23 Jun / The Carnegie Medal Interview: Hanif Abdurraqib [in Booklist]
Terry Hong, Booklist Contributing Reviewer and chair of the 2022 Andrew Carnegie Medals for Excellence selection committee, had questions for Hanif Abdurraqib, author of A Little Devil in America: In Praise of Black Performance, winner of the Carnegie Medal for Excellence in Nonfiction. Here is their exchange:
A Little Devil in America is a phenomenal distillation of history, politics, culture, biography, music, memoir – and more. How did you gather the extensive critical elements and compose this marvelous book?
I’m a very eager researcher and compiler of notes, of half-ideas, of stumbles towards the hope that everything I’m dreaming is somehow interconnected (even if it isn’t!). This is something, I should add, that I picked up through my earliest days of library-wandering, having the ability to just grab anything that seemed remotely interesting, make a pile, and go through it. And so, I think the origins of this book were a kind of going back to my roots, compiling the broader ideas, excitements, and obsessions that were populating the cloud hovering over what the book could become, and then deconstructing that cloud, down to an essay level, a paragraph level, a sentence level. If I knew, for example, that I desperately needed the Soul Train Line and the Dance Marathon to be in harmony by the fourth act of an essay, how could I use research, use imagery, use metaphor to help nudge them closer together in the first act? This was a significantly more patient book than my previous books. I didn’t wait for revelations, and so the work was to slowly construct the potential for the revelation.
Reading A Little Devil feels like being called into a conversation. For readers discovering your work for the first time, what are some of your hopes for reactions?
Well, I suppose that I do hope that people feel like they are being called into a space of conversation, yes. But also I hope that there’s an untold or undertold story in the book that sends people twirling into an obsession, or a seeking out of more, more, more. I always wanted this to be a book of abundance, even understanding the limits of text, of page count, and so on.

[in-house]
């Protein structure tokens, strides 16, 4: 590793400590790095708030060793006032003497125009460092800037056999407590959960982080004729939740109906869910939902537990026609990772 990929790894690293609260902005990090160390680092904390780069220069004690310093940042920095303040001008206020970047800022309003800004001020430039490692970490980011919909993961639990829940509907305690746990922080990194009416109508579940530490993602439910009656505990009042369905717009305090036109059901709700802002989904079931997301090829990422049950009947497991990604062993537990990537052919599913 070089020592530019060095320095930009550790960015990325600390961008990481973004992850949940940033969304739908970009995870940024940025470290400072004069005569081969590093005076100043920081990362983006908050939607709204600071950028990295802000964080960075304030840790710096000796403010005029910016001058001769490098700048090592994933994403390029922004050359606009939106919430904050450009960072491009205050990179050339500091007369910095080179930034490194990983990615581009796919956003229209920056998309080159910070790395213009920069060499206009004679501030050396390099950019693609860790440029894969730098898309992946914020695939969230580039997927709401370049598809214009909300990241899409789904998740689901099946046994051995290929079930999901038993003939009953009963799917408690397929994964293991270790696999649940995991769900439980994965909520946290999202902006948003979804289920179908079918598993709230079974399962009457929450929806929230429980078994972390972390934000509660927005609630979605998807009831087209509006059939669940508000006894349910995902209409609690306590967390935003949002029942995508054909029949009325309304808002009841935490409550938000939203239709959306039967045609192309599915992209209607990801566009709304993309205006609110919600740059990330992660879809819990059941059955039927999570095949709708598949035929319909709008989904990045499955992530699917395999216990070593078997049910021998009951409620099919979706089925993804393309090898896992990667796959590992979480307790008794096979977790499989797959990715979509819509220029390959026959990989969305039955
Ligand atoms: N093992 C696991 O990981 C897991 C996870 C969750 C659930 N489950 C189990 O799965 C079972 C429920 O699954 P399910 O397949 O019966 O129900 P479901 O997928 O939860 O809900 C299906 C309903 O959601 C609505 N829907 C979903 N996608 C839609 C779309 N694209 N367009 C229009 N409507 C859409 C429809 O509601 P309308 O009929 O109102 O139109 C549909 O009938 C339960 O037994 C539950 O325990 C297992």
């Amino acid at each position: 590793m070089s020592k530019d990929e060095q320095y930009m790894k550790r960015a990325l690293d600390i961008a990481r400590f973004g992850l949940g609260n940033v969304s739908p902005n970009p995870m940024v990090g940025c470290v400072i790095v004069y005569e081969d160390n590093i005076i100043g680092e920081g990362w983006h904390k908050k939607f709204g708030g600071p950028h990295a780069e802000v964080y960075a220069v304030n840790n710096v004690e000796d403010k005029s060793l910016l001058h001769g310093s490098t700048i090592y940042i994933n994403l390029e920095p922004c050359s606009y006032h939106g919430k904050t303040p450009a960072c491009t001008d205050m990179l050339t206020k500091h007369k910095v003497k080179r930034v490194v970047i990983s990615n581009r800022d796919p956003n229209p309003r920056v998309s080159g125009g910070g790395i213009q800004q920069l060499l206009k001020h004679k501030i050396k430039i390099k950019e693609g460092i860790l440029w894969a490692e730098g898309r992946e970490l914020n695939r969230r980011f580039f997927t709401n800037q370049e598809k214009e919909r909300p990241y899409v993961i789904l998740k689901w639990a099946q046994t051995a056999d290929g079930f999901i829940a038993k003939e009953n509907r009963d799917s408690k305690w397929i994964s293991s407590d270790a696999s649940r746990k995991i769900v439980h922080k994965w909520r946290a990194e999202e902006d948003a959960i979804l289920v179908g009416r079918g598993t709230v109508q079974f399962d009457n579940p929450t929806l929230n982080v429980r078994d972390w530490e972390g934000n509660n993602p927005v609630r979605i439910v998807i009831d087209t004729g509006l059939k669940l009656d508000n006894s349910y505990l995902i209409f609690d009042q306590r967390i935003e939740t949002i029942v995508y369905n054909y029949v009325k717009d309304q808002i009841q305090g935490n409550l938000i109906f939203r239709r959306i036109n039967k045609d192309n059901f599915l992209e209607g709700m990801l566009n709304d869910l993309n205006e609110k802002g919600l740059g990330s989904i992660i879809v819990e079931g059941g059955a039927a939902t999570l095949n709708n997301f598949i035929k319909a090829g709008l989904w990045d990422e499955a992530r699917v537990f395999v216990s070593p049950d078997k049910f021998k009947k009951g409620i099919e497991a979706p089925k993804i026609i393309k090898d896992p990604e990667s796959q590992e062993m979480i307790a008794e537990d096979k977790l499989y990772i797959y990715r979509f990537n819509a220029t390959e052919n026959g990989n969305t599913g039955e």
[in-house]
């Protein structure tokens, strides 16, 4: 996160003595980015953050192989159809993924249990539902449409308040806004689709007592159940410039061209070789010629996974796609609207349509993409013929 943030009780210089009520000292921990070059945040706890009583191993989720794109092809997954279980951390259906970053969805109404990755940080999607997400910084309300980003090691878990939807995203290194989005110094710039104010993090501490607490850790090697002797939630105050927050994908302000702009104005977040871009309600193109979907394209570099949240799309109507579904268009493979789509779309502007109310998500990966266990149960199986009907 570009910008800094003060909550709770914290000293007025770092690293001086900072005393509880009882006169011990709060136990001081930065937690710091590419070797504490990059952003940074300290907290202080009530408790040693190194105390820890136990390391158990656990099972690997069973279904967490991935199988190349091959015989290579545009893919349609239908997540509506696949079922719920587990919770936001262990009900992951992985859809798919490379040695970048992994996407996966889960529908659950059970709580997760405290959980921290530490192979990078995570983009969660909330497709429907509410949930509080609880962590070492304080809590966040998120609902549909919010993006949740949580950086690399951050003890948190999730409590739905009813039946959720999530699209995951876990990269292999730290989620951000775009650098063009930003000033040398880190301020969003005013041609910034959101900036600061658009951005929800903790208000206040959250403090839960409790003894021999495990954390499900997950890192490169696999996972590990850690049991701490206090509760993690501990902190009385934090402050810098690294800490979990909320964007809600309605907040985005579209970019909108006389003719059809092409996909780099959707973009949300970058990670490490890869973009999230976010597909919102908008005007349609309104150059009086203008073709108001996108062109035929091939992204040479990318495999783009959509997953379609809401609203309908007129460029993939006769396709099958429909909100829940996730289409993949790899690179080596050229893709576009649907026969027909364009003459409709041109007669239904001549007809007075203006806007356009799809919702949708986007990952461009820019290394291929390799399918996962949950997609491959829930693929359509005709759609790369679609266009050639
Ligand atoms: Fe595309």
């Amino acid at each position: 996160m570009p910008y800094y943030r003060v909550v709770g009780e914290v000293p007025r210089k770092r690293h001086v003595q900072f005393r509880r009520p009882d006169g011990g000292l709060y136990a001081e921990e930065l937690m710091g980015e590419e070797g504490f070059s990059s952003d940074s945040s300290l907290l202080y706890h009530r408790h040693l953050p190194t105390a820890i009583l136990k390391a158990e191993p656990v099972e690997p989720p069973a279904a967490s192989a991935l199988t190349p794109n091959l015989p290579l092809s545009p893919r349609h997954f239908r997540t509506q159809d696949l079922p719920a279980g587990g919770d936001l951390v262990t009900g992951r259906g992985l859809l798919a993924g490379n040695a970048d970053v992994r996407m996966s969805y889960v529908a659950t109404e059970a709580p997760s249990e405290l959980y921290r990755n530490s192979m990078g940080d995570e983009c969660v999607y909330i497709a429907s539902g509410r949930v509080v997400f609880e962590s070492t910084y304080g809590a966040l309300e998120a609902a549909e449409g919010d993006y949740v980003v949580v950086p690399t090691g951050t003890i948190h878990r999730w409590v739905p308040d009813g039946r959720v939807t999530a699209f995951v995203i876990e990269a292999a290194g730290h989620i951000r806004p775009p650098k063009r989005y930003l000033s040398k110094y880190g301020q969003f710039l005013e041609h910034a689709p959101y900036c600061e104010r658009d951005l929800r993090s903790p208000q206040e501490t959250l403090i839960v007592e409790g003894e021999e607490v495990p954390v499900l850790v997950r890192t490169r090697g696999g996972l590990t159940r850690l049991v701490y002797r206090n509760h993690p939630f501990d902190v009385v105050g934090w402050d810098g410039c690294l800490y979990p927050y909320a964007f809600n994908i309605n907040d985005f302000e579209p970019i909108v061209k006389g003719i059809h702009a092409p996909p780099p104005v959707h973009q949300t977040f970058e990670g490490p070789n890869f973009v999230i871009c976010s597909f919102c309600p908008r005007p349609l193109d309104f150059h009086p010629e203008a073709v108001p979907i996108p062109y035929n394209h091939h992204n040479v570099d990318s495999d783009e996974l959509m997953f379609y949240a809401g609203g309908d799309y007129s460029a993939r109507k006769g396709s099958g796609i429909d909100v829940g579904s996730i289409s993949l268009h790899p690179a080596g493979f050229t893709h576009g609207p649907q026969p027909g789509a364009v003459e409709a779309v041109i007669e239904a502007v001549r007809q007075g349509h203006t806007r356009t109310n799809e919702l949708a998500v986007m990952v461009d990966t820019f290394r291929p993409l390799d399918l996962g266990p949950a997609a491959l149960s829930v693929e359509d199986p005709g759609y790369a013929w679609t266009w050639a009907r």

After the Andrew Carnegie Medals shortlist was announced last December, and Booklist invited you to name some books you’d like readers to read, you created a list of poetry collections by Ohio-born poets. Why poetry? What place does writing and reading poetry hold in our life?
I’m at this point of working on my new book where I pause every eight-to-ten-thousand words, and take a moment, a week or so, to write the poems that kind of spring to life organically through the process of pursuing language through large ideas. It’s kind of like putting the massive idea in a sifter, shaking it out, and making something of the remains. I think that’s where poems work best for me. Making sense of what I leave behind through my other, more haphazard pursuits. In a poem, I can make the world into anything I want, and I take advantage of that. Through that dreaming, a kind of clarity emerges.
Clearly you’re quite the storyteller as proven in your award-winning essays and poetry collections. Have you considered writing short stories or novels?
I have to leave that to those already doing it, I think; it’s character development that would be a massive, massive struggle for me. So many writers I love are so tender with characters! They build entire lives for them and tend to them so carefully! Among my many failures, one of them is that I am maybe too self-involved in my own obsessions to tend to an imagined life, even a life I’ve dreamed up for the page. I admire fiction writers. I grew up reading only fiction and nothing else. Over the past two years, I’ve tried to return to a fiction-reading practice. I’m so fulfilled by the reading of fiction, but I think a part of that fulfillment is that I have become settled with the reality that I am incapable of doing it.
Your eager readers would love to know: When might we see your next book and what might it be?
The next book is called There’s Always This Year. I’ve actually been wrestling with what it is “about,” and in general I’ve been wrestling with “aboutness” as a starting point for discussing a book, a film, anything like that. There is a container that this book is resting inside of, but the container has to be malleable. The container is basketball, and it’s Ohio. But what is being poured into it is a lot of other things: mortality, impermanence, fear, films, love and lovelessness. I am still figuring out what this book is becoming, and I’m enjoying my own growth/becoming alongside it.
Author interview: “Feature,” Booklist, June 1, 2022